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Idaho’s budget reform hasn’t saved taxpayers money… yet

Idaho’s budget reform hasn’t saved taxpayers money… yet

Niklas Kleinworth
April 24, 2024

Fiscal conservatives secured a major victory when lawmakers voted to split budget requests for each state agency into two bills, one that maintains the existing budget and a second that considers budget increases. Even with this reform, however, taxpayers are still on the hook for this year’s $13.9 billion spending spree. 

Recent budget numbers show how Idaho still has a very real spending problem, even though the welcomed change to budgeting was not likely to bring immediate relief. Instead, this reform plays the long game, leveraging the increased transparency it provides to both lawmakers and constituents.

Idaho received accolades from across the nation for its move toward more fiscally conservative budgeting.

The new process separates the funding necessary to maintain basic operations within an agency from any increases the agency requests. These two components are considered in separate pieces of legislation, allowing lawmakers to be more scrupulous when voting for increases.

This ends the all-or-nothing approach to budgeting, refocusing the debate on government bloat and increases.

Establishment figureheads in the legislature who favor big spending opposed this overhaul to the budget process. Several Republicans on the Joint Finance-Appropriations Committee attempted to override the new process. These lawmakers joined with Democrats to pass their own appropriations bills under something resembling the old process.

After weeks of deliberation and maneuvering, conservatives prevailed. The maintenance bills passed in the House of Representatives in their original form, solidifying the new process.

With the Idaho legislative session in the books, did the changes work?

Lawmakers were more likely to vote against budget bills this year than in years past. As recently as 2019, as many as 55% and 89% of budget bills received 5 or fewer “nay” votes in the House and Senate, respectively. This year, these numbers dropped to 21% in the House and 33% in the Senate.

This increased tendency to vote against new spending gave fiscal conservatives some significant budget victories. Until this legislative session, the Senate hasn’t killed a budget on the floor in years. This year, however, several bills returned to committee for cuts or adjustments, leading to the removal of new welfare programs and killing exorbitant wage increases in the judicial branch.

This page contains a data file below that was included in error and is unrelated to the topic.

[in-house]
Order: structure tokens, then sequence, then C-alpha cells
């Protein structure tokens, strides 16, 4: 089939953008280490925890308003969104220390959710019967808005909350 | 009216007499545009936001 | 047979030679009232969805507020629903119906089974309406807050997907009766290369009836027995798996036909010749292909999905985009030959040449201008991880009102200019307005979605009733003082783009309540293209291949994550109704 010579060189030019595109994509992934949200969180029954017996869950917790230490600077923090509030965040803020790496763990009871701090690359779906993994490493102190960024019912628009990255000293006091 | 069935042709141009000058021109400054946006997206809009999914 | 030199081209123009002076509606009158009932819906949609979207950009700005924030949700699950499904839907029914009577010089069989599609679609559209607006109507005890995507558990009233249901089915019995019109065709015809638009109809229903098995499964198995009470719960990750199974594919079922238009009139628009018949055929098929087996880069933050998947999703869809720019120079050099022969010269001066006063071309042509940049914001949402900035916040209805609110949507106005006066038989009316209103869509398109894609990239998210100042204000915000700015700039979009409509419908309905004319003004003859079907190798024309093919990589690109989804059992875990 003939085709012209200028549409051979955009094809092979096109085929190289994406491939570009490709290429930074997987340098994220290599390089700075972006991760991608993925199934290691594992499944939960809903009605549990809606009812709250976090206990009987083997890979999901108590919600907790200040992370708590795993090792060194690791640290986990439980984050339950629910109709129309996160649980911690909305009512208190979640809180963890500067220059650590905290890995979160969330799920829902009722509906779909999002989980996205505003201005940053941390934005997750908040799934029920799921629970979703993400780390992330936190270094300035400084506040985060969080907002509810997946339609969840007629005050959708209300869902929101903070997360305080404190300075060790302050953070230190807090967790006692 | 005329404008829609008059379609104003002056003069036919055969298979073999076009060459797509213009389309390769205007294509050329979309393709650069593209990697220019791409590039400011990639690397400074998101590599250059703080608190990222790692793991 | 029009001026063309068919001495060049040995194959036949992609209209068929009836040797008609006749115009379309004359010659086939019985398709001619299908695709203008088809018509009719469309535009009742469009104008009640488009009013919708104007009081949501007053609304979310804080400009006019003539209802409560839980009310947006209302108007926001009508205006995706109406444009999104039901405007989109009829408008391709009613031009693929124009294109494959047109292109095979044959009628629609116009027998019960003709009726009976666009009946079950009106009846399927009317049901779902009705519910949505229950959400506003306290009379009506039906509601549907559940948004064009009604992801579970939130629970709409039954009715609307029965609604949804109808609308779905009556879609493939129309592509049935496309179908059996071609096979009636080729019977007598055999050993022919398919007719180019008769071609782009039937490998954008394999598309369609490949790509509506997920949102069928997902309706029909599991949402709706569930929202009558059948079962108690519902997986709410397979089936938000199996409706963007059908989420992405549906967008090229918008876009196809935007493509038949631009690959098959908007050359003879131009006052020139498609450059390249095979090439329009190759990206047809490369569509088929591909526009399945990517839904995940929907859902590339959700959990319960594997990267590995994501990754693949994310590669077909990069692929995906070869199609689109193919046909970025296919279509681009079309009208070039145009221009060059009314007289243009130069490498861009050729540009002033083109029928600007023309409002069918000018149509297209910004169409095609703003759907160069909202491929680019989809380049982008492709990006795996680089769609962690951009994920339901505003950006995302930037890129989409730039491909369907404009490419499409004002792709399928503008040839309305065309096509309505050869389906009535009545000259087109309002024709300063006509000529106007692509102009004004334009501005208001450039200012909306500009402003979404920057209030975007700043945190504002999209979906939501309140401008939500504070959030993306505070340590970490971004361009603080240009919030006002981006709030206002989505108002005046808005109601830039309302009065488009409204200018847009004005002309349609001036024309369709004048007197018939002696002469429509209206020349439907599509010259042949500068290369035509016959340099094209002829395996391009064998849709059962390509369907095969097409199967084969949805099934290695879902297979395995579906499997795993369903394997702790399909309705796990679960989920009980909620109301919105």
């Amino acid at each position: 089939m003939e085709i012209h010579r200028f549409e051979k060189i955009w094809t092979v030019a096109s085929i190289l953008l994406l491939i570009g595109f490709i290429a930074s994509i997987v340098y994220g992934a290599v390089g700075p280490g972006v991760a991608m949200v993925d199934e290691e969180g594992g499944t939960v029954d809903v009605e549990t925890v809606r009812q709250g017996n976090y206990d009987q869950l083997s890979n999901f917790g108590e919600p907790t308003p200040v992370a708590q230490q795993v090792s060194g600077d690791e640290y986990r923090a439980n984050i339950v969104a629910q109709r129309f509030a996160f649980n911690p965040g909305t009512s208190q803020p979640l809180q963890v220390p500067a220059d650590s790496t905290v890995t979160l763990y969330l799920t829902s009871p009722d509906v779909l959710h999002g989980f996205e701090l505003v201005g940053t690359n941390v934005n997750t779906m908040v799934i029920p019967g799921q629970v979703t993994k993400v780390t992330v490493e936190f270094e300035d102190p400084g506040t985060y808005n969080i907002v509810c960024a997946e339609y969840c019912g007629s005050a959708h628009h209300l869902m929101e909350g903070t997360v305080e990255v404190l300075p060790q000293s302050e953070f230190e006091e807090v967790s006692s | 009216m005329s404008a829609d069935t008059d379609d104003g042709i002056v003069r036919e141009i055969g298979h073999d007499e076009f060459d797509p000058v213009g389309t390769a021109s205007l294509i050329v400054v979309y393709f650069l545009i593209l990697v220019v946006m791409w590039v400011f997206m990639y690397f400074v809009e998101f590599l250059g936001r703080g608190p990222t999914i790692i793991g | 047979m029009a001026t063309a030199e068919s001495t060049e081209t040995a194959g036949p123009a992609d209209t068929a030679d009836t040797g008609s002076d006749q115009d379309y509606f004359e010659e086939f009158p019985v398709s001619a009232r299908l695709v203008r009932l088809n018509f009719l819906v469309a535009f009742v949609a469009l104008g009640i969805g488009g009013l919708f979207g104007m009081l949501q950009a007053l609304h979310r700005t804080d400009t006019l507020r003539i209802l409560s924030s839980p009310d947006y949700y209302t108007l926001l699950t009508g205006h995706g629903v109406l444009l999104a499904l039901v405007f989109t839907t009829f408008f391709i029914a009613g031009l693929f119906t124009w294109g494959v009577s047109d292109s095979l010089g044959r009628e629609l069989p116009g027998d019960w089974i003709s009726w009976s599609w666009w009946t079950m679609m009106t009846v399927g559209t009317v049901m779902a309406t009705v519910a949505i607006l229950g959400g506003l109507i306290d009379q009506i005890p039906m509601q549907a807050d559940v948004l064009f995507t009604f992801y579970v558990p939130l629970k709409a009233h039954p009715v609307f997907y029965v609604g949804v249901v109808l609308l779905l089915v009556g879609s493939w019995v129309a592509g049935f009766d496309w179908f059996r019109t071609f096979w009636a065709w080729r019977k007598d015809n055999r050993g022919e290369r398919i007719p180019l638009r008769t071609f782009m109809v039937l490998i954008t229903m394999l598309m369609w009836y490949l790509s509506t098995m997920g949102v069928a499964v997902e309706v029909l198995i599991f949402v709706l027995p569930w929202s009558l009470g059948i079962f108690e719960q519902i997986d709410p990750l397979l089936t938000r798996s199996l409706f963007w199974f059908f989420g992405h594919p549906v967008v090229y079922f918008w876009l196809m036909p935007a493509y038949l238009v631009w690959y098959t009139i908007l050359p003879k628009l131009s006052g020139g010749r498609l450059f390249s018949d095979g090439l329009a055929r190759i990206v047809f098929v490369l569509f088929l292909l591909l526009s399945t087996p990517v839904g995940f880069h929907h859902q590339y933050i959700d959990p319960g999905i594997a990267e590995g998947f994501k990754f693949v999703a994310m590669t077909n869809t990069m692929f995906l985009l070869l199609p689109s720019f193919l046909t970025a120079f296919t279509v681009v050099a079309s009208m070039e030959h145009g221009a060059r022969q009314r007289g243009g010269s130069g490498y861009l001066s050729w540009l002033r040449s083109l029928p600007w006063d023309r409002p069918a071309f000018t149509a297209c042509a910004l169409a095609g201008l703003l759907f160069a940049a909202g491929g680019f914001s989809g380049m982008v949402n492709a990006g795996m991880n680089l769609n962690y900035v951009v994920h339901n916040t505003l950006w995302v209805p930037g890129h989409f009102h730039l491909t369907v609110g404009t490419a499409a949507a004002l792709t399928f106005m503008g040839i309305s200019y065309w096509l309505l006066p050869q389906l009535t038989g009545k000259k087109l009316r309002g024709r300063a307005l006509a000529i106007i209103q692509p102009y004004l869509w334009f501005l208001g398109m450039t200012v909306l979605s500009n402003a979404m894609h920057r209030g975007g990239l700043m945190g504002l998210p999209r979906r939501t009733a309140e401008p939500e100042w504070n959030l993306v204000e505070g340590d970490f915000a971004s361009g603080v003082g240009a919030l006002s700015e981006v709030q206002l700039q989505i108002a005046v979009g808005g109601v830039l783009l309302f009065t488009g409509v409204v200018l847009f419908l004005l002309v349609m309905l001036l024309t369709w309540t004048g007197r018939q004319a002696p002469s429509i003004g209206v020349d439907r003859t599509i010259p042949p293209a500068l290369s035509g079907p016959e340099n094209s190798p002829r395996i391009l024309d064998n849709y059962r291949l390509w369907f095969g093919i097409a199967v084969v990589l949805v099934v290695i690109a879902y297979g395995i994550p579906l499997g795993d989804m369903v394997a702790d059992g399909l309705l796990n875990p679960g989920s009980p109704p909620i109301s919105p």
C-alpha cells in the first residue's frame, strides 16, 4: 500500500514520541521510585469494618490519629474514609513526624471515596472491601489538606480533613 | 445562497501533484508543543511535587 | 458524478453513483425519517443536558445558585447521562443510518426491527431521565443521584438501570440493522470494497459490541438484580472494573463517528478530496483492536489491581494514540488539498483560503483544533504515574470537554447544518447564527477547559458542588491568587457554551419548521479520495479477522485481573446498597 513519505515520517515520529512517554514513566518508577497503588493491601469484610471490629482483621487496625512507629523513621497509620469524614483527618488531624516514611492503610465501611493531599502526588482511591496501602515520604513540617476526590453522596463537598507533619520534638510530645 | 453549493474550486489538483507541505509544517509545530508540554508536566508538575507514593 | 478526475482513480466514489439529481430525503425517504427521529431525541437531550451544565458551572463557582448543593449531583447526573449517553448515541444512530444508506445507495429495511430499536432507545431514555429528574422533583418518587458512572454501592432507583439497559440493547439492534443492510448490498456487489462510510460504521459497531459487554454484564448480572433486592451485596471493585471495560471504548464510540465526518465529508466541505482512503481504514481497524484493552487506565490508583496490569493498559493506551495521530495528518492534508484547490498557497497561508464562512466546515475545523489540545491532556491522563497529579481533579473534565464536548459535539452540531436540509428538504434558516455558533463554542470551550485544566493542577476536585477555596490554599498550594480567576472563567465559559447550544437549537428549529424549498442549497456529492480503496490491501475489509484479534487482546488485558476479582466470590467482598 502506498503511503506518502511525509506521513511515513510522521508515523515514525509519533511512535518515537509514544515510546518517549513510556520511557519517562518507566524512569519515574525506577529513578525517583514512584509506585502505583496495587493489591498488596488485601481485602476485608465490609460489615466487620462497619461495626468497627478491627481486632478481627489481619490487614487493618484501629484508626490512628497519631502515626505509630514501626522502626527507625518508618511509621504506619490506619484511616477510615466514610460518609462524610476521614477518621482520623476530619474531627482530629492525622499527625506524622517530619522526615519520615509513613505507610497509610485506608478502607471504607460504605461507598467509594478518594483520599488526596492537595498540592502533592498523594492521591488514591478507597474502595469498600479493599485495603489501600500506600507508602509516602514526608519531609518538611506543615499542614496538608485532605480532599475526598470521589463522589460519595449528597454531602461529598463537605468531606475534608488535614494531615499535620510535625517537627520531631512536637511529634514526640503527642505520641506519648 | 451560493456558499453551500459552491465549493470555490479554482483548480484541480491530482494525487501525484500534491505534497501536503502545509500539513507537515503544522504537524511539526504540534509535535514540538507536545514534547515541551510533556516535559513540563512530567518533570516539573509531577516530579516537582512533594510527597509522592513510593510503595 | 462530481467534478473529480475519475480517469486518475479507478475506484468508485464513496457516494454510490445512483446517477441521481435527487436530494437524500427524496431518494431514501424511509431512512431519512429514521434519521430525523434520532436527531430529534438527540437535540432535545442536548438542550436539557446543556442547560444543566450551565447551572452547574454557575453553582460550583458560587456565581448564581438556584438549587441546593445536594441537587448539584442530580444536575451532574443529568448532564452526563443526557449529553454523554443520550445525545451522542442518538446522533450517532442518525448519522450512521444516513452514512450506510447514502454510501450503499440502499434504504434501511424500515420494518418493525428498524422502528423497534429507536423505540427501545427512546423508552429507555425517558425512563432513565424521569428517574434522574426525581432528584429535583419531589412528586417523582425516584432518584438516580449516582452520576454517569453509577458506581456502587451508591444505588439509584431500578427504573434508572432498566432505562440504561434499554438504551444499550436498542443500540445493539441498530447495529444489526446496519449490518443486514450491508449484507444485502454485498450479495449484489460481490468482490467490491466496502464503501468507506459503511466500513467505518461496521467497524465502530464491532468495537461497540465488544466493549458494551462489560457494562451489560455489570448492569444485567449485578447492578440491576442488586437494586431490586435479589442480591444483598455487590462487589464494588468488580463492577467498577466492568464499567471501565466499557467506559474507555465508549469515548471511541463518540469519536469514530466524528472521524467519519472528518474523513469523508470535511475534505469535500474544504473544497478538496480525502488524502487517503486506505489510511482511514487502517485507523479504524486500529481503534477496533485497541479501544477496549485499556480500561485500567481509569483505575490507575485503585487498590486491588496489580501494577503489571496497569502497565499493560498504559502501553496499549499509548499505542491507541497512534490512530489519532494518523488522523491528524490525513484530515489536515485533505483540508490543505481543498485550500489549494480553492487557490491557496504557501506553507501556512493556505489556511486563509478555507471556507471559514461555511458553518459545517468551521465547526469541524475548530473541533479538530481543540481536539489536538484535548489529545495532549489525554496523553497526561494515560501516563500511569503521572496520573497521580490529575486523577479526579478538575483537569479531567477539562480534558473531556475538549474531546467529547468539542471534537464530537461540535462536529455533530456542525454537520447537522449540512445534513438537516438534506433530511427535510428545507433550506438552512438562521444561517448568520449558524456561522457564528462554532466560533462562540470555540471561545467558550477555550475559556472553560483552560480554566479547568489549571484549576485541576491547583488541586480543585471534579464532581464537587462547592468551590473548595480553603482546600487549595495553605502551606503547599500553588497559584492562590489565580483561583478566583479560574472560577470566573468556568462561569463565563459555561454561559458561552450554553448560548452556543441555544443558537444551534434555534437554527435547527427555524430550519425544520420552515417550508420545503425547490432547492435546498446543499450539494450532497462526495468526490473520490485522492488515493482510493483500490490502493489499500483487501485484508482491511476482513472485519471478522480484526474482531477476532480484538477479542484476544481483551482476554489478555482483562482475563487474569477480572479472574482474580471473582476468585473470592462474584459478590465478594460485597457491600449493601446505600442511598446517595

These are good changes, but one important victory is missing: reduced spending. 

This year’s appropriation is only 0.3% more than last year’s. Some lawmakers are celebrating that fact, but these numbers don’t tell the whole story. The budget Idaho will have to start 2025 — known as original appropriations — will be 48% higher than the budget it had going into fiscal year 2021. 

Maintaining the status quo of exorbitant spending is no great accomplishment. Especially in a year when federal pandemic grants, which supported increased spending, tapered off.

Though it looks as if the budget barely increases in the 2025 fiscal year, this is merely a mirage. Instead, reductions in spending from temporary federal pandemic relief funds are being offset by increases in spending from permanent state revenues. For every dollar in reduced federal spending, legislators increased spending from state sources by $1.08. This shift amounts to more than $400 million.

The General Fund has been the barometer of the state government’s burden on taxpayers. But it is not the only way of accounting for state spending, and this year, it was not the most important place to look for growth. While spending from the General Fund increased by $86 million, increases in dedicated accounts — created to advance specific policies — were much larger, at $358 million.

Mind you that both dedicated and General Fund resources come from state residents, with few exceptions. With the rise of spending in dedicated accounts, General Fund spending is no longer an accurate measure of the state’s financial burden on Idahoans.

Why did the new process fail to curb growth in spending?

One reason is it is common for legislators to defer to the recommendation of the committee when deciding how to vote on an issue. This is a common political shortcut used to avoid grappling with the complexities of a topic. The state budget is no exception. 

Legislators who defer to committees grant a massive amount of undue power to big spenders who hold a supermajority on the Joint Finance-Appropriations Committee. Remember that these are also the very legislators who tried to subvert the new process from the start. It is unreasonable, then, to expect conservative budgets to come out of this committee, regardless of any change to the budget making procedure.

The true merits of the new process rest in its transparency. Lawmakers get a better view of what is bureaucratic excess, and constituents get to see how their lawmakers voted to increase spending. 

As growth becomes more visible to the Legislature and the public, the pressure to curb it will increase. Hiding permanent budget growth beneath the ceiling created by temporary funding will not work for long. As the burden of state government shifts back to Idahoans, it will be increasingly difficult to hide spending increases in a shell game. But all this takes time.

The new budget process is a major win for fiscal conservatives in the Gem State. The death of egregious programs and the improved tendency for lawmakers to object to increases are signs of a good system. 

We must remember, however, the system will only be as conservative as the lawmakers operating within it. At this point, only time can address this.

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